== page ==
This was a hard week.
For various reasons, by Friday I was worn out. Unfortunately, the show must go on.
Just when I thought my day was almost over, I received a request from a parent who desperately wanted to help her teenage daughter. She was convinced that a conversation between us would be just the key to solving all the problems.
The daughter, who had struggled with some emotional difficulty in recent years, had gotten fully entrenched in an on again off again friendship with another student. The most recent conflict had included some choice words exchanged over text. The daughter who was understandably done with the relationship now wanted to sever all ties, which included eliminating the student from the group that they had chosen for the upcoming field trip.
This triggered a mass chaos among the group and now I was being called in to fix the situation.
When the mom sat sown she began by saying that she wanted to make sure that I had clearly understood her daughter and that she wanted to understand the process I used to help and how she could best handle the situation.
That’s not really wanted she wanted. She wanted to take away her daughters pain.
I understand exactly how she feels. I have been in that exact situation before, seeing a teen struggling with the social, emotional, or academic stresses that appear to be breaking their spirit. From birth, we have vowed to love and protect our young. It’s instinctual.
I was faced with the exact challenge of knowing how to help my teen when she shared some insecurities with me that I had not been aware of. You want to hold them, kiss the boo boo, make it all better. Never thought I would long for the day when a band-aid could erase all the pain. For all the parents looking to help a teen struggling with a difficult situation, here are three tips I used, I hope they will help you both make it through, mostly unscathed.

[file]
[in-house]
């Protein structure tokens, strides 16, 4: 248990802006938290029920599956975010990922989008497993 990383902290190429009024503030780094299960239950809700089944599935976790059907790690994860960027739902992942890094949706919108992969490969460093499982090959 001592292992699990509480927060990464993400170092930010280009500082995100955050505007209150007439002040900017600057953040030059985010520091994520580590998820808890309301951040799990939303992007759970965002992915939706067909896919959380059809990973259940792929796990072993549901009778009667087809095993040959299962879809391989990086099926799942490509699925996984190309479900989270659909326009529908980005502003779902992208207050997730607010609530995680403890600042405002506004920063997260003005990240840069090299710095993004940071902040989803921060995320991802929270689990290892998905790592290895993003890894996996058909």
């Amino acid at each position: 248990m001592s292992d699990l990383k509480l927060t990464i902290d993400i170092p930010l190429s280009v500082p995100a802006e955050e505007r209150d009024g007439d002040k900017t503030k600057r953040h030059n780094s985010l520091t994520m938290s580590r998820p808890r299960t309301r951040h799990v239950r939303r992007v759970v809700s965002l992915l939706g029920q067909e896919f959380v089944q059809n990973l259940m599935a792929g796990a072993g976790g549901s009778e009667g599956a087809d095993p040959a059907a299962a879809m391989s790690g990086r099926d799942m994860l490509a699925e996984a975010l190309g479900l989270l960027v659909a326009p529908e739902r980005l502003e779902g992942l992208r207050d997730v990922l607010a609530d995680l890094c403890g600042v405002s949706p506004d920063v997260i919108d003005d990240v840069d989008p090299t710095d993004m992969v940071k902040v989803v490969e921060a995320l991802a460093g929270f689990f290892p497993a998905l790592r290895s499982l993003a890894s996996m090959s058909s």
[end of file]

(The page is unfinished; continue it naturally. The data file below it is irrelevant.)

1. Acknowledge your child’s feelings. This works remarkably well for discharging the most emotional situations. What your teen wants most in life is to know that you understand. Statements like, “Sounds like you are really disappointed that Jack broke your date” or “I saw how hard you studied, I would be really frustrated with that grade too” go long ways to helping teens connect with what they are really feeling. Many parents have a knee jerk reaction to minimize their teens feelings. Even though the display of emotion may be out of proportion to the problem, the response is likely completely normal. Behave as if you are a mirror, reflecting the feeling, not the expression of feeling.
2. Help them brainstorm solutions, if they want to. Your child may not be open to solutions that you suggest, but by offering to help you give them a chance to process through the feelings and get your input if needed. Never offer the answer to their problems, which can unconsciously signal the teen to believe they are not capable of handling the problem on their own.
3. Help them keep things in perspective, and know when to ask for help. Teens, by nature think in terms of here and now. This can often magnify problems in their minds and cause them to feel as if the world is ending with every conflict. When you overreact with them it can make things worse. In the times when we you need to move things to the next level, say visiting a counselor or therapist or hiring a tutor, maintain a steady and calm demeanor without making your child feel like their problems are massive or unusual.